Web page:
Magic, of course, had nursed a special kind of determination, too, ever since he muffed late free throws, threw away crucial passes and took the rap for the Lakers' '84 loss to Boston. "You wait so long to get back," he said. "A whole year, that's the hard part. But that's what makes this game interesting. It's made me stronger. You have to deal with different situations and see if you can come back."
The Lakers found out they could. They refused to Wilt after that dispiriting loss in Game 4 at the Forum, when D.J., Boston's L.A.-bred guard, took a pass from Bird above the foul circle with two seconds left and "buried it in his own backyard," as Celtic M.L. Carr put it.
Long before that buzzer-beater, even before the game began, in fact, the Celtics had outfoxed the Lakers. Just hours before tip-off, NBA vice-president for operations Scotty Stirling warned the opposing coaches, Riley and K.C. Jones, that extracurricular horseplay of the sort demonstrated in Games 2 and 3 would be dealt with summarily. Riley dutifully relayed the message to his Lakers but Jones cagily kept it to himself. L.A., which had seemed to profit psychologically in Games 2 and 3 from its newfound aggressiveness, was the consensus loser as Game 4 play turned Etonian. The Lakers had their chances, but couldn't deliver a fatal sting. "It makes you wonder when they win all the games decided by one or two points," Cooper mused. "Those are the games where you see the heart of a good ball team. We've just gotta buckle down and win one of these."
In Game 5, the Lakers were determined to match the Celtics' aggressiveness, and a defensive switch early in the second quarter helped them to break through with a 120-111 win. McHale, who came to full-blooming stardom in this series, had already scored 16 points over and around smaller Lakers, so Riley took Abdul-Jabbar off Robert Parish and assigned him to McHale. The Celtics naturally began feeding Parish, but the Chiefs troubles didn't end when Kareem left him. McHale, meanwhile, was sealed off from the offensive boards, where he had run down four rebounds before Abdul-Jabbar began guarding him. And he made but three shots the rest of the way.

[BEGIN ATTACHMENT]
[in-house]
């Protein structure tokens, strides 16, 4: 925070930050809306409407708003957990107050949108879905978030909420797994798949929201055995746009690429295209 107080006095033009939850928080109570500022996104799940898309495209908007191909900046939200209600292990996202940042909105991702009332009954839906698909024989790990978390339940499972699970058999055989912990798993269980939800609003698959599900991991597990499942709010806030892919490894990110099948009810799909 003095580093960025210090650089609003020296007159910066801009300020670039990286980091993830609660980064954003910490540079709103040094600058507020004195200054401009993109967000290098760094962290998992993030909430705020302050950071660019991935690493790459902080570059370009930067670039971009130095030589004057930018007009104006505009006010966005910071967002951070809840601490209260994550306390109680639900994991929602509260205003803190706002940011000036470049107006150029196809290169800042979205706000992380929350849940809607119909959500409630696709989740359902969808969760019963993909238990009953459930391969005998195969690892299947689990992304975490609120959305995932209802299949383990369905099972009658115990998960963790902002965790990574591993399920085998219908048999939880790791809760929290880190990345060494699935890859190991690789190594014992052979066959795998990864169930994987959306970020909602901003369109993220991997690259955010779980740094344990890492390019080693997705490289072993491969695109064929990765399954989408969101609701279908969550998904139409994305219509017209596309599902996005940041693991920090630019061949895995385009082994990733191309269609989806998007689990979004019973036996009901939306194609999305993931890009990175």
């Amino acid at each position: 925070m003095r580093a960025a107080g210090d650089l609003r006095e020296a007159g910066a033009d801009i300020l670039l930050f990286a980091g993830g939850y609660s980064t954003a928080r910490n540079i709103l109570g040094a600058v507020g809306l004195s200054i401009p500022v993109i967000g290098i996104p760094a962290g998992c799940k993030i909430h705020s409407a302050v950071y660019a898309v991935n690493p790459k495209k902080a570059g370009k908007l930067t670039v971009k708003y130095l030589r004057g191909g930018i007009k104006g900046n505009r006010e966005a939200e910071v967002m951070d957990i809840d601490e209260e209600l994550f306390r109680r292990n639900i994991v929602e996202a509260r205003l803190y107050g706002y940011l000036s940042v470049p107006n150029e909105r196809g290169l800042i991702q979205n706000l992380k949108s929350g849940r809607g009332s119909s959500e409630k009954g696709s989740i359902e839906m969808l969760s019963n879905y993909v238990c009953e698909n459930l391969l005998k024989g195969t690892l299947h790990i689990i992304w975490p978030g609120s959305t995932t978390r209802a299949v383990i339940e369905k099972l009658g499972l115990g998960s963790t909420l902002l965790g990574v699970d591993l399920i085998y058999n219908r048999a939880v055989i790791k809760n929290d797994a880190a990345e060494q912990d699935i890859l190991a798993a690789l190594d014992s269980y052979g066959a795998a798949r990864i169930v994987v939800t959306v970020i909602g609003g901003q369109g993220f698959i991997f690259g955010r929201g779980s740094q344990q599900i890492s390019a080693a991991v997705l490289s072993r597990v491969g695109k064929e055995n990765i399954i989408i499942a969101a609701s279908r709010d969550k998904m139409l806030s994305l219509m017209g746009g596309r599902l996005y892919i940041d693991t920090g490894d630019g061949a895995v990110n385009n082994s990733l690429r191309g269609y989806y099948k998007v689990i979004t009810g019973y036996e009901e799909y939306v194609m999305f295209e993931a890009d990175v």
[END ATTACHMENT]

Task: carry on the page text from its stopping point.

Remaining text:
The 6'8" Rambis was the one left to cope with Parish. Twice Rambis pirouetted around the seven-footer for steals that started Laker breaks. But his single most impressive play came late in the second quarter, with L.A. nursing a 50-48 lead. McHale had entered the lane and launched another one of his heretofore automatic short jumpers, the ones that Most calls "pumpkins."
Worthy poached to his left and sent McHale's shot flying for the sideline, ticketed for out-of-bounds. Rambis pursued the ball to the courtside row of Forum fat cats. It did not matter to Rambo that a long-stemmed lovely in lavender and white, squired by Indy 500 champ Danny Sullivan, sat demurely in his path. Nor did he mind particularly that to keep the ball in play, he had to leave size 12DD treadmarks on her face, which would soon be sullied with tears. "Hey, sorry, lady," Rambis would say later.
Worthy took Rambis's retrieval to the other end, where he sank a free throw. Soon Worthy and Rambis each picked off a D.J. pass, and L.A. put together a 14-3 run to end the half ahead 64-51 and very much in control. When the Celts rallied to trim an 89-72 Laker lead to 101-97 with 6:01 remaining, L.A. ignored the autopsies that blamed the Game 4 loss on heart failure. Magic conjured three hoops, and Abdul-Jabbar threw down three skyhooks, plus a dunk for good measure. "People didn't think we could win close games," Magic said. "But we won one."
When it was close in Game 6 on Sunday—tied, in fact, at 55 at halftime—the Lakers actually felt good about themselves. "They'd only played seven guys," Magic said. "Kareem and me hadn't played much because of foul trouble, and we were running off the long jumpers they'd take." The long jumpers they'd miss.
When fatigue did begin to settle in—Games 5 and 6 were separated by only 38 hours, and 3,000 miles—it bypassed Abdul-Jabbar. He led the Lakers through the stretch, scoring 18 of his 29 points in the second half, seemingly unmindful that more than 14 years had passed since he was last a playoff MVP, as a young Milwaukee Buck named Lew Alcindor. "He defies logic," says Riley. "He's the most unique and durable athlete of our time, the best you'll ever see. You'd better enjoy him while he's here."
He'll be there for one more season, in which the Lakers will try to do what these Celtics came so close to but no team has done since 1969—win back-to-back titles. Riley likes their chances. "This team is going to win again," he says. "It's going to win as long as he's with us."
"The best marathoner in the world is in his 30s," Kareem says. "He pays the price. I live with me all the time. I know what I can do."
"He amazes me," Magic said. "But then again, he doesn't, because he's Kareem. He was focusing in. Nobody and nothing stops Kareem once his back hits the wall. You know he's coming back."
"I'm back. Back."
To Los Angelenos, flying is "skying." To fly back to their home airport is to "sky to LAX." The word somehow does justice to both how the Lakers won, and what they'll be doing all summer long. Look for contrails of contentment wherever they go.